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COST ACCOUNTING

Meaning of Costing and Cost Accounting:

The Charted Institute of Management Accountants defined costing as “ the techniques and processes of ascertaining costs” Costing simply means cost finding by technique. Cost accounting is a formal system of accounting for costs in the books of account, by mean of which cost of product and services are ascertained and controlled.

WHAT IS COSTING

Costing is the technique and process of ascertaining costs. It is referred to as classifying recording and appropriate allocation of expenditure for the determination of costs of products or services.

What is cost Accounting

Cost accounting is the formal mechanism by means of which costs of product or services ascertained and controlled. Weldon Defines Cost accounting as “ the classifying, recording and appropriate allocation of expenditure for the determination of costs of products or services, the relation of these costs to sales value and the ascertainment of profitability”

Characteristics

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Cost Recording- posting of the cost transactions Cost Classification- grouping of the cost into a common group like material , labour etc Cost Allocation- allotment of cost to various department Cost Control Cost Reporting- furnishing of data on a regular basis Cost Ascertainment – cost of goods

Objectives and Functions of Cost Accounting:
1) Ascertainment of Cost: 2) Cost control and Cost Reduction:

3) Guide to Business Policy:
4) Determination of Selling Price: 5) Fixing profit per products.

Importance of Cost Accounting


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Detailed Cost information Help in price fixation Reveals profitable or non profitable activity Reveals idle capacity Helps in decision making Helps in controlling costs Cost comparison Helps in inventory control

Methods of costing

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1) Job order costing: Costs are collected for each job/ work/ project separately. Where production is not repetitive. Example: Printing, machine tool manufacturing. 2) Contract costing: A contract is a big job and is spread over a period of time. This costing applicable to builders. Dams, bridges and roads. 3) Batch costing: it is extension of job costing. A batch consists of number of similar products. the cost of group of products constituting the batch Example: drugs, cigrates, clothing, medicines etc..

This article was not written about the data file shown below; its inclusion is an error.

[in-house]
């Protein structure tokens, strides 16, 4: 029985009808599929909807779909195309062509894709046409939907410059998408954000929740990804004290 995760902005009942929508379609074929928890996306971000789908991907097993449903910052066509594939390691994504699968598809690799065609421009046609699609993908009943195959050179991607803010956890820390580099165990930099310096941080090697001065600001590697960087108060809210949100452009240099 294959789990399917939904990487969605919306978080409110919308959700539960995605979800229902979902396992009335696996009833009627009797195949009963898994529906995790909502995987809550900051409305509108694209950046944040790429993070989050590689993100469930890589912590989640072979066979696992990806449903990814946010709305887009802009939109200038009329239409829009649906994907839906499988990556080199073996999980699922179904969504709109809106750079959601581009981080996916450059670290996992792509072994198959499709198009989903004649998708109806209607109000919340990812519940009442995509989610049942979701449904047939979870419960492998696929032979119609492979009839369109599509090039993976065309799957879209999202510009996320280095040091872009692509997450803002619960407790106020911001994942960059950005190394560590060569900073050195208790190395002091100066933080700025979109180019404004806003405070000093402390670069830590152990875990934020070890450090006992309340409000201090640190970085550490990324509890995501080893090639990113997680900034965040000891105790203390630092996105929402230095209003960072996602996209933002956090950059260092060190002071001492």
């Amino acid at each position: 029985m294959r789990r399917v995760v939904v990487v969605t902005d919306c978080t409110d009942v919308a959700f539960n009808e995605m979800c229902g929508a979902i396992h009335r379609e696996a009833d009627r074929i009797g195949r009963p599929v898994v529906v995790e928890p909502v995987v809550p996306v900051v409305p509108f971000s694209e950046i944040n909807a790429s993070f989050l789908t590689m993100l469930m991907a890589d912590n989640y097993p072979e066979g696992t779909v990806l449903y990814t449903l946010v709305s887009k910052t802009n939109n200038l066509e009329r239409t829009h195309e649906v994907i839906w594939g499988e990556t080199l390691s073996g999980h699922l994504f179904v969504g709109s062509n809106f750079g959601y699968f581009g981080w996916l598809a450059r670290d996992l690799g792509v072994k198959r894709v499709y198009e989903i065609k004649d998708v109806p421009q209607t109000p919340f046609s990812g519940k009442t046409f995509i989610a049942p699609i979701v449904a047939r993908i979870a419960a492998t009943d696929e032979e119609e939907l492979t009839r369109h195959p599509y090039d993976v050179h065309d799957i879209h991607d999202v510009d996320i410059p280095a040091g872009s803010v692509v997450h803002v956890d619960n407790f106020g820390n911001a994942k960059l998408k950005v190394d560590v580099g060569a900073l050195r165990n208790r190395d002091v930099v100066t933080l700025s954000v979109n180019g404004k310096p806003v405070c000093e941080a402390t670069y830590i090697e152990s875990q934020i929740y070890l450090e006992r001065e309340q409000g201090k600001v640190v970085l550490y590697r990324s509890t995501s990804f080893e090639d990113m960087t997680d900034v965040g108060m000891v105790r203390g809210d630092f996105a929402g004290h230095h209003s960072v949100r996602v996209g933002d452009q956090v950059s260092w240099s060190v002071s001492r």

production industries manufacturing standard products in continues process of manufacturing. To arrive cost per unit, the total cost of a process is divided by no of units produced.  Example: car manufacturing, refineries, sugar manufacturing etc.  5) Operational costing: it is nothing but refinement and more detailed application of process costing. It involves ascertainment for each operation instead of process.  Example: mines, steel production etc.  6)_Service costing: where services are being provided rather than goods manufactured. Example: hospital, hotel , education industries etc

4) Process costing: this method is used in mass

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7) Single, or output or unit costing: used when production is uniform and consists of a single or two or more varieties of same products. Where product is produced in different grade. Example: car manufacturing, steel production. 8) Service costing: it is used in undertaking which provide services instead of manufacturing products. Example: transport co, electricity co. 9) Multiple or Composite costing: this method used in industries where a number of components are separately manufactured and then assembled into final product. Example: television set manufacturing

Techniques of costing

1) Standard costing: This is a very valuable technique of controlling cost. Standard cost is pre-determined as target of performance, and different between actual cost incurred and standard cost analyze. 2) Budgetary costing: 3) Marginal costing: In this technique, separation of costs in to two parts: fixed and variable costs. Marginal costing regards only variable costs as the cost of the products. This technique is used to study the effect on profit of changes in volume or type of output.

4) Total absorption costing: it is a traditional method of costing where by total costs( fixed and variable) are charged to products. This is in complete contrast to marginal costing where only variable cost are charged for products. 5) Uniform costing: it simply denotes a situation in which a number of firms adopt a uniform set of costing principles.

Classification of cost

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A) Classification into Direct and Indirect Costs: direct costs: these are those costs which are incurred for and identified with a particular cost unit. Indirect costs: these costs cannot be identified with the particular cost unit. B) Classified into fixed and variable costs: fixed cost: variable cost: semi variable or semi fixed costs: